Tuesday, 10 April 2012

What Has Scotland Got From Olympics?

Nationalists can expect little by way of fairness or objectivity from the Unionist camp, when it comes to discussion of the referendum on independence. The arguments in favour of remaining a part of the Union of the UK, have amounted to no more than a series of scare stories. Anyone who has doubts about independence for Scotland, will search in vain for any positive reason to remain part of the UK, as the scare stories about independence become increasingly ludicrous. The Daily Mail as the main cheer-leader for the Union, carries more than its fair share of this type of story but Hamish Macdonell's piece on the London Olympic Games on Monday 9th April, must be one of the worst.

We were told from the day and hour that London made its bid for the Games, that they would be for the benefit of the whole of the UK, both in terms of the share of contracts in the lead up to the Games and the legacy of participation in sport in which all corners of the UK would share. The original estimates for the cost of the venture were thought to be way over-optimisitic, but anyone who questioned them, was attacked by the London media, the Games organisors and Government supporters, all of whom were adamant that their estimates were correct. That the first assurance, that all corners of the UK would benefit, has been shown to be nonsense, is well established and accepted by everyone outside the usual London clique. The second assurance, that participation in sport would increase, has also been shown to be false but perhaps the most fanciful assurance of all - that the original estimates of costs were correct - are now no more than a sick joke.

According to Macdonell however, the only people guilty of questioning the estimates, expressing concern that not all parts of the UK were receiving equal benefit, are Nationalists in Scotland in general, and the SNP in particular. Macdonell offers no evidence to back up his accusations but his article is littered with assumptions such as, "For Scottish Nationalists, this clear cut issue (cheering UK athletes) is not quite so straightforward. They don't like the idea of a British team in the first place. Add to that the difficulty of cheering an English athlete..." Macdonell goes on, "So confused will they become indeed, that many nationalists will probably just opt out of the whole shebang..." "It is easy to see them retreating to their Saltire-covered basements to watch endless re-runs of Braveheart..." This man passes as a serious journalist but produces this kind of mean-spirited tripe on a regular basis.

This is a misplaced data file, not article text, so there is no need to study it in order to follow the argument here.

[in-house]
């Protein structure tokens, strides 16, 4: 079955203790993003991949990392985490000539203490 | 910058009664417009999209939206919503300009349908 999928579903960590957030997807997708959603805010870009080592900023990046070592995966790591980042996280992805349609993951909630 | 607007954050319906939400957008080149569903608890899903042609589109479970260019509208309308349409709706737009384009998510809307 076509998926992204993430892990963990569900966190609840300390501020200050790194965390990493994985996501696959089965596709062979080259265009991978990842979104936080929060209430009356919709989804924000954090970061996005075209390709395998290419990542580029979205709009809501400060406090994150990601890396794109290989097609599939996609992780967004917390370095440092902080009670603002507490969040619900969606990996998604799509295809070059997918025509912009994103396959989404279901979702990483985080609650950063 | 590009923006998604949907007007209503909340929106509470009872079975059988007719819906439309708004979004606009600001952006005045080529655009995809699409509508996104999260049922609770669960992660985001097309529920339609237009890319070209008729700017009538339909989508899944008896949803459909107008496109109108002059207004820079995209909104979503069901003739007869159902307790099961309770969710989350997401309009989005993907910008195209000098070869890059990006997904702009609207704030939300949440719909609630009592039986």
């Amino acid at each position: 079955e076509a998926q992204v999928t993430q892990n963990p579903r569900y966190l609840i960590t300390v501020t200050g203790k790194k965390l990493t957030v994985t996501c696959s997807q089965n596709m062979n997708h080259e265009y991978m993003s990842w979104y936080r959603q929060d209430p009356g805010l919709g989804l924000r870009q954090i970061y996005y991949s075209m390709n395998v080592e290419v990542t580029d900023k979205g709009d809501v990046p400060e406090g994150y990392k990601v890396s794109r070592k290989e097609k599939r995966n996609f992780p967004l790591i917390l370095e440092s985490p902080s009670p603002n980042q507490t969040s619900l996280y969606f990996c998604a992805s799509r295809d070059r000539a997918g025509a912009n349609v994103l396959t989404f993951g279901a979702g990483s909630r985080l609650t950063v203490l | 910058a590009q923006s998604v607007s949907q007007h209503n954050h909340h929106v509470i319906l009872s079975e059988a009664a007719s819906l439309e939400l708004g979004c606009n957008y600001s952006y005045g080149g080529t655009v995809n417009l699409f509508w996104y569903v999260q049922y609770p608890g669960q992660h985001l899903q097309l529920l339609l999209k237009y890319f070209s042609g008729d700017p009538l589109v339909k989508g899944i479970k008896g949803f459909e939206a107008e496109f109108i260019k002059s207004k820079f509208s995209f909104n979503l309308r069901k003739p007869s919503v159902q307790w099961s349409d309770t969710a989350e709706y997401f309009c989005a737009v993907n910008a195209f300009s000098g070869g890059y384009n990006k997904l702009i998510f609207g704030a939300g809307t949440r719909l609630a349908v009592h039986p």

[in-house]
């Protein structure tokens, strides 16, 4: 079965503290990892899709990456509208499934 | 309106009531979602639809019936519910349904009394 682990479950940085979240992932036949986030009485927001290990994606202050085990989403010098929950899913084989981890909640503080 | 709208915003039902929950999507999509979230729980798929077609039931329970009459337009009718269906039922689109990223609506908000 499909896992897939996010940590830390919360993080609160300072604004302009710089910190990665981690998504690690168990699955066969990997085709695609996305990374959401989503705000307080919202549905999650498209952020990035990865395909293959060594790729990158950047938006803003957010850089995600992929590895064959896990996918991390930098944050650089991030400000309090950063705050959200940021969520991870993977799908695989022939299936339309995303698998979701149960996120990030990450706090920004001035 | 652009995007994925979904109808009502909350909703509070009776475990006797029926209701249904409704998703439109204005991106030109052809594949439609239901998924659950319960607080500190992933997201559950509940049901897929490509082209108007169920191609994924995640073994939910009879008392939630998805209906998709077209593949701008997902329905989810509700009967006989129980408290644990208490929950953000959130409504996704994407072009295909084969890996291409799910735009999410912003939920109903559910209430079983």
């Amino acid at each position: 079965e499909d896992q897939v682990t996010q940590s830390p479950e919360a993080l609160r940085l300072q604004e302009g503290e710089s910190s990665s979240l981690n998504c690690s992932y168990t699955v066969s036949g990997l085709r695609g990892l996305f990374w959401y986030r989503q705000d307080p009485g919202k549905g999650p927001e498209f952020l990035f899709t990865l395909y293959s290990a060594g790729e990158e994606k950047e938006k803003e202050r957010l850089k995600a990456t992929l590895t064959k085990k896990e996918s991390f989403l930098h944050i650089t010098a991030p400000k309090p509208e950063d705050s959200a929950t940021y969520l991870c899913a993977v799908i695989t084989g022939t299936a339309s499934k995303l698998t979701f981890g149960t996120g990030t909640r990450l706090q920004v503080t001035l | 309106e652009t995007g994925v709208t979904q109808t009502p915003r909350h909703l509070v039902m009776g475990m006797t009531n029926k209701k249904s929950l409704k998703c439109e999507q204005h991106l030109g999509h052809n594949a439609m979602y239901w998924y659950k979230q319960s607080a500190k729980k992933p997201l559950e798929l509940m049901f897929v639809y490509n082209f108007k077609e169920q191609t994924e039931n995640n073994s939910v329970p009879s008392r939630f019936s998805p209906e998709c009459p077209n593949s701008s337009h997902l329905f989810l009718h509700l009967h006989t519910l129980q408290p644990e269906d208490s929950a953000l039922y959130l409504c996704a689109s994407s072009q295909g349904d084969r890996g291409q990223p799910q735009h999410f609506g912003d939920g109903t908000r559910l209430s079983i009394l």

According to Macdonell the Unionists have produced the "Jessica Ennis Test" which states that any Scot who cheers on Miss Ennis is British at heart and will take their Britishness into the polling booth with them and vote "No". This chimes with the Norman Tebbit infamous "cricket test", which caused him endless grief. It is also redolent of the pressure to which we were all subjected, when it became mandatory to support ENGERLAND in the world cup, on pain of being "anti-English" if we chose to support any other team. Andy Murray became persona non grata for suggesting he would support "Anyone but England". Murray would seem to have been rehabilitated to such an extent, according to Macdonell, that "The Nats may find it difficult to watch Andy Murray, wearing a Union flag across his chest..." It would appear, according to Macdonell, that only Scottish Nationalists have ever queried the costs of the games or any of the other assurances that were given, "because they have such a narrow, warped view of Britain". The headline of the article says it all, "Gold rush could save the Union", as the Olympics are being turned into a campaign for the preservation of the Union.